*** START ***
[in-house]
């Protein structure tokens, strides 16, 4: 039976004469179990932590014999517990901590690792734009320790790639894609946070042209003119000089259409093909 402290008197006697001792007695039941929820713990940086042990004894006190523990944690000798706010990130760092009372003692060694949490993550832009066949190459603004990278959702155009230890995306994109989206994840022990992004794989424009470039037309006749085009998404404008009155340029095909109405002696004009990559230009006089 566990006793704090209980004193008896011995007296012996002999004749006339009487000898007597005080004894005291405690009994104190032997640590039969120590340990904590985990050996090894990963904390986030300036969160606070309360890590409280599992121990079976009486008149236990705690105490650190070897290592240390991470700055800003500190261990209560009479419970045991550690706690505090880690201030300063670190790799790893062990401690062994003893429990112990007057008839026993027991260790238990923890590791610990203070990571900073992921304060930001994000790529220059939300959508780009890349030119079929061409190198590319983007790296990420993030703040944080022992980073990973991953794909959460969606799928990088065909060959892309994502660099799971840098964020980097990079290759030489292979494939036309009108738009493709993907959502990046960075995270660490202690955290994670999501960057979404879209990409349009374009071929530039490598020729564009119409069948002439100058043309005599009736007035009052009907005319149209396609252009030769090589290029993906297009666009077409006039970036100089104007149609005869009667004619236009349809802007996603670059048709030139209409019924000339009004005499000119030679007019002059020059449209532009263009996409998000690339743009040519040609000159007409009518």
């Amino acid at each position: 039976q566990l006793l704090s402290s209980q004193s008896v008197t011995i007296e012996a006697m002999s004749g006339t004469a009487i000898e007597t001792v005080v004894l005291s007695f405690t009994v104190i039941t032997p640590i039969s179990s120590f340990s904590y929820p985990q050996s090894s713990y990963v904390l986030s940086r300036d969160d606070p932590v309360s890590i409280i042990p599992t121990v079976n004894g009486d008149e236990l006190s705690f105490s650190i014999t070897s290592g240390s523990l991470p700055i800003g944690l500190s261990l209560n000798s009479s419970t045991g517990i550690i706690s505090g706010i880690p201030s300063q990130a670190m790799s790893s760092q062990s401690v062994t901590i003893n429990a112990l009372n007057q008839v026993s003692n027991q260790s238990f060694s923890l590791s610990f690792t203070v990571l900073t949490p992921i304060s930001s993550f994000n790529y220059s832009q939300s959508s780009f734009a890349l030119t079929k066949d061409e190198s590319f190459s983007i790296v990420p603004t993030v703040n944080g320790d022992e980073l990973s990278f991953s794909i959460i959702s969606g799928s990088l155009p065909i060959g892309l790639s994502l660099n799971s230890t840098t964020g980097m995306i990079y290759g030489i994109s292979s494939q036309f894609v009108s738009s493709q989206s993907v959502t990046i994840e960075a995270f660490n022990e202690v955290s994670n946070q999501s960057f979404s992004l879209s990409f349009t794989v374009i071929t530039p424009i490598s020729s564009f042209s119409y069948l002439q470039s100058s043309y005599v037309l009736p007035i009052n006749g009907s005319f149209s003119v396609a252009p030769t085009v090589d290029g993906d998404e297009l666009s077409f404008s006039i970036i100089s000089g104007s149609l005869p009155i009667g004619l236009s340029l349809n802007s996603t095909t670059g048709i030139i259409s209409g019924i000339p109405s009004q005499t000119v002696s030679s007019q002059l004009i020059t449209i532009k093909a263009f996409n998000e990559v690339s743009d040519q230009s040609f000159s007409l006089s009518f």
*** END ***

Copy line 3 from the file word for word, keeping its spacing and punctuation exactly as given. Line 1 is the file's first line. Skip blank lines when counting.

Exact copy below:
């Amino acid at each position: 039976q566990l006793l704090s402290s209980q004193s008896v008197t011995i007296e012996a006697m002999s004749g006339t004469a009487i000898e007597t001792v005080v004894l005291s007695f405690t009994v104190i039941t032997p640590i039969s179990s120590f340990s904590y929820p985990q050996s090894s713990y990963v904390l986030s940086r300036d969160d606070p932590v309360s890590i409280i042990p599992t121990v079976n004894g009486d008149e236990l006190s705690f105490s650190i014999t070897s290592g240390s523990l991470p700055i800003g944690l500190s261990l209560n000798s009479s419970t045991g517990i550690i706690s505090g706010i880690p201030s300063q990130a670190m790799s790893s760092q062990s401690v062994t901590i003893n429990a112990l009372n007057q008839v026993s003692n027991q260790s238990f060694s923890l590791s610990f690792t203070v990571l900073t949490p992921i304060s930001s993550f994000n790529y220059s832009q939300s959508s780009f734009a890349l030119t079929k066949d061409e190198s590319f190459s983007i790296v990420p603004t993030v703040n944080g320790d022992e980073l990973s990278f991953s794909i959460i959702s969606g799928s990088l155009p065909i060959g892309l790639s994502l660099n799971s230890t840098t964020g980097m995306i990079y290759g030489i994109s292979s494939q036309f894609v009108s738009s493709q989206s993907v959502t990046i994840e960075a995270f660490n022990e202690v955290s994670n946070q999501s960057f979404s992004l879209s990409f349009t794989v374009i071929t530039p424009i490598s020729s564009f042209s119409y069948l002439q470039s100058s043309y005599v037309l009736p007035i009052n006749g009907s005319f149209s003119v396609a252009p030769t085009v090589d290029g993906d998404e297009l666009s077409f404008s006039i970036i100089s000089g104007s149609l005869p009155i009667g004619l236009s340029l349809n802007s996603t095909t670059g048709i030139i259409s209409g019924i000339p109405s009004q005499t000119v002696s030679s007019q002059l004009i020059t449209i532009k093909a263009f996409n998000e990559v690339s743009d040519q230009s040609f000159s007409l006089s009518f």